Sir Oliver Heald raised the important role of natural regeneration, noting the Woodland Trust project in Sandridge (Heartwood). Rebecca responded that it was important to connect local nature recovery strategies and tree strategies to the planning process, so that natural regeneration could also be protected from development.

ACTION:  Woodland Trust to draft a suggested response for the APPG on the planning consultation.

ACTION:  Jason McCartney to invite the planning minister, Chris Pincher MP, to the next meeting.

4. Learning points from across the four countries

Although the Westminster parliament doesn’t have powers over domestic forestry policy in the four countries, there is excellent cross–country representation in the APPG. Richard Barnes (Woodland Trust) suggested there are lessons to be learnt from across the countries for protecting and expanding native tree cover:

  • Last week “The Programme for Government for Scotland” was published, with: a commitment to increase tree planting to 18,000ha by 2024; an additional £100m for Scottish Forestry to help reach this target; an additional £30m for Forestry and Land Scotland to expand Scotland’s national forest; and nurseries also received £20m to increase their productivity.
  • The Welsh Senedd Minister for Environment, Energy and Rural Affairs today announced over £106 million of investment in the Welsh rural economy over the next three years, including for: “Woodland creation and restoration, a key step in tackling climate change; Building resilience into our natural resources and improving biodiversity, which underpin our wellbeing and quality of life.”
  • Earlier this year the Senedd published the 5 yearly statutory report by the Future Generations Commissioner that reports on progress with goals from Well-Being of Future Generations ActThis Act is seen as a driver of cultural change and has helped create a policy environment that is friendly to environmental and ecological objectives.
  • In Northern Ireland, DAERA is developing a strategy to address ammonia emissions and has commissioned a major research programme on ammonia. The emerging conclusions from this research will be presented in three online lunchtime webinars later this month, including one on the ecological impacts.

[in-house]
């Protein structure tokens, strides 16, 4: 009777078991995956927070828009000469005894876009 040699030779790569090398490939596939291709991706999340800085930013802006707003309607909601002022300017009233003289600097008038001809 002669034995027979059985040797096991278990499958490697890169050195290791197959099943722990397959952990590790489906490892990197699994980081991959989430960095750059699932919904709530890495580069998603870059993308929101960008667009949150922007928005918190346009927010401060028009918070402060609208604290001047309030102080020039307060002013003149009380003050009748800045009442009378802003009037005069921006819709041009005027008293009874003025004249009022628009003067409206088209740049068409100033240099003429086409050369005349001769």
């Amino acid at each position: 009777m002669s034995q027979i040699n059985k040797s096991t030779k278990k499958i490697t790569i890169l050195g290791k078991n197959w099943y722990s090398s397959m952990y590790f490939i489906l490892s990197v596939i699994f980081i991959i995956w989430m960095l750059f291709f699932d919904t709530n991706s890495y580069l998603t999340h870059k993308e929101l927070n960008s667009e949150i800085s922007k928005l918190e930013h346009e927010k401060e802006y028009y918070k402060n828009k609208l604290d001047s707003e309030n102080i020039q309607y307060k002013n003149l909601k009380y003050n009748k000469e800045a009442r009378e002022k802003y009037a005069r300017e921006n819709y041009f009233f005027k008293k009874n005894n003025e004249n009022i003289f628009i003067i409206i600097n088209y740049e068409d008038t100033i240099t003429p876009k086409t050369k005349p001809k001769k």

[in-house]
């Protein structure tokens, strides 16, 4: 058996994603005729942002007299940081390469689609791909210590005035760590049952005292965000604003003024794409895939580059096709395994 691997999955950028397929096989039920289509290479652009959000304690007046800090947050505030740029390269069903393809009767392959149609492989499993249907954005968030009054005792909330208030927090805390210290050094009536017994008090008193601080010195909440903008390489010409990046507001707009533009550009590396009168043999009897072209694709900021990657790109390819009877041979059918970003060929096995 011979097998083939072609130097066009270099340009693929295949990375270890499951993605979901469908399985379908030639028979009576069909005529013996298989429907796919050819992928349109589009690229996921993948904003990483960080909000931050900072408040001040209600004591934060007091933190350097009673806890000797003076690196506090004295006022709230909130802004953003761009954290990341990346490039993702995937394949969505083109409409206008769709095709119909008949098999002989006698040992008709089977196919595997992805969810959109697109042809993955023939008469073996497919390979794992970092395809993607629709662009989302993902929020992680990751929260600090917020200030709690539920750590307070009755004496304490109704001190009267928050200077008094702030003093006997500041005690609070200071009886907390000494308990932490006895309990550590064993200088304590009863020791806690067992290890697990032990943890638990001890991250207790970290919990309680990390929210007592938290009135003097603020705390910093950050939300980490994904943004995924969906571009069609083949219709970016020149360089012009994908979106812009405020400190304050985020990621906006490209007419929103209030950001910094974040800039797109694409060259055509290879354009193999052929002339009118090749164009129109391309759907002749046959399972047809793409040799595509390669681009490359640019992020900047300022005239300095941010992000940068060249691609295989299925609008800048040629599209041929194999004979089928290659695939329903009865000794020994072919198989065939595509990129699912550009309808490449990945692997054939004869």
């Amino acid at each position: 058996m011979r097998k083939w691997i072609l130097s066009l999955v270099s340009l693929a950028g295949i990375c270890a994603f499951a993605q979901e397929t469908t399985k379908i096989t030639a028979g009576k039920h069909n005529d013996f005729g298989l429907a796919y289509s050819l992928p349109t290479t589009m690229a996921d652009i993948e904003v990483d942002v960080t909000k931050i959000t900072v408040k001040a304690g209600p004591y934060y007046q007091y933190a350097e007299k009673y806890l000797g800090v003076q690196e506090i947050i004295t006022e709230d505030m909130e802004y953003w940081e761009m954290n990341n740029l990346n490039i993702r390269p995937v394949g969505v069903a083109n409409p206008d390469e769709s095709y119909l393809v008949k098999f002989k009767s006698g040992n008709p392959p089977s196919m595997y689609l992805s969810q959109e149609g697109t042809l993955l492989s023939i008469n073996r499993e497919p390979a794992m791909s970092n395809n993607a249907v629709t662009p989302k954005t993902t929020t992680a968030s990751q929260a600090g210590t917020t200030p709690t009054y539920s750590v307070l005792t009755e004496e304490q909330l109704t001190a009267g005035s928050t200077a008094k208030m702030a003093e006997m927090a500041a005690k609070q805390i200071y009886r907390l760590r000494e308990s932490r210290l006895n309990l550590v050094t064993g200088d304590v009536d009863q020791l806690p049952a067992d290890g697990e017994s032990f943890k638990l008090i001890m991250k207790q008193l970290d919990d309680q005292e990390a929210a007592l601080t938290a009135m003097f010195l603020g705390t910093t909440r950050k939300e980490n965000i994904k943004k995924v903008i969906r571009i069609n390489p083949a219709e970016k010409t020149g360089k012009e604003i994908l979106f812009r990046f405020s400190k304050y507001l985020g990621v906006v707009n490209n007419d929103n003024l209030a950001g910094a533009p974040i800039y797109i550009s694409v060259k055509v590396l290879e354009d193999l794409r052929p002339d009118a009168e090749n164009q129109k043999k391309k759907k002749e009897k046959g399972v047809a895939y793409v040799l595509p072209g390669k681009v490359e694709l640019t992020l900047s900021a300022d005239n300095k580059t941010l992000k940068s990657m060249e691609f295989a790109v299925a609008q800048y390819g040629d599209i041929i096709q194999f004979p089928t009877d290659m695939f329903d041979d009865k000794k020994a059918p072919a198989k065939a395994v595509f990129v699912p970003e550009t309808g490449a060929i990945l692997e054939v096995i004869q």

• Earlier this year Minister Poots announced a ‘Green Growth’ approach for Northern Ireland and said ”Developing and defending our natural assets is key to creating a resilient economy and a healthy environment and should be at the heart of future Government policies and business strategies”.

Simon Baynes noted the point about money in Wales as of particular interest to him, and asked to follow up on that with the Woodland Trust and see how it may be spent on woodland projects.

Baroness Bennet requested further information about the NI ammonia work.

5. AOB

Jason invited James Cooper to mention the English devolution white paper next month which will look at local economic recovery and the development of larger scale growth initiatives like the Northern Powerhouse. The Northern Forest led by the Woodland Trust and the Community Forests is a great example of what trees and woods can bring in terms of cleaning and greening these types of initiatives, which could be extended elsewhere in the country e.g. the Midlands Engine.

It helps to be in discussions early so members of this group could discuss with ministers, and local economic representatives, the role that woods and trees can play in shaping places where people will really want to invest, live, work and spend leisure time. Trees should not be an afterthought –the protection of existing woods and the expansion of local tree cover should be part of the thinking from the start.

Derek Thomas asked James Cooper about getting the ETS discussed in EFRA Committee and offered his assistance with this – James confirmed he has encouraged the committee to look into it this autumn and thanked him for this offer.

Jason suggested a potential date for the next APPG meeting (Tuesday 13 October at midday for 45 minutes) as that would be two weeks before the consultation on planning reforms closes. Jason will invite Chris Pincher to the next meeting [ACTION] and asked the Woodland Trust to circulate minutes of this meeting. [ACTION]

Jason reminded members of Dan Jarvis MP’s amendment NC19 to the Environment Bill which would set out priorities for the ETS and its review, and urged APPG members to support this improvement to the Bill, then closed the meeting with thanks to all the attendees for sparing the time on a busy afternoon.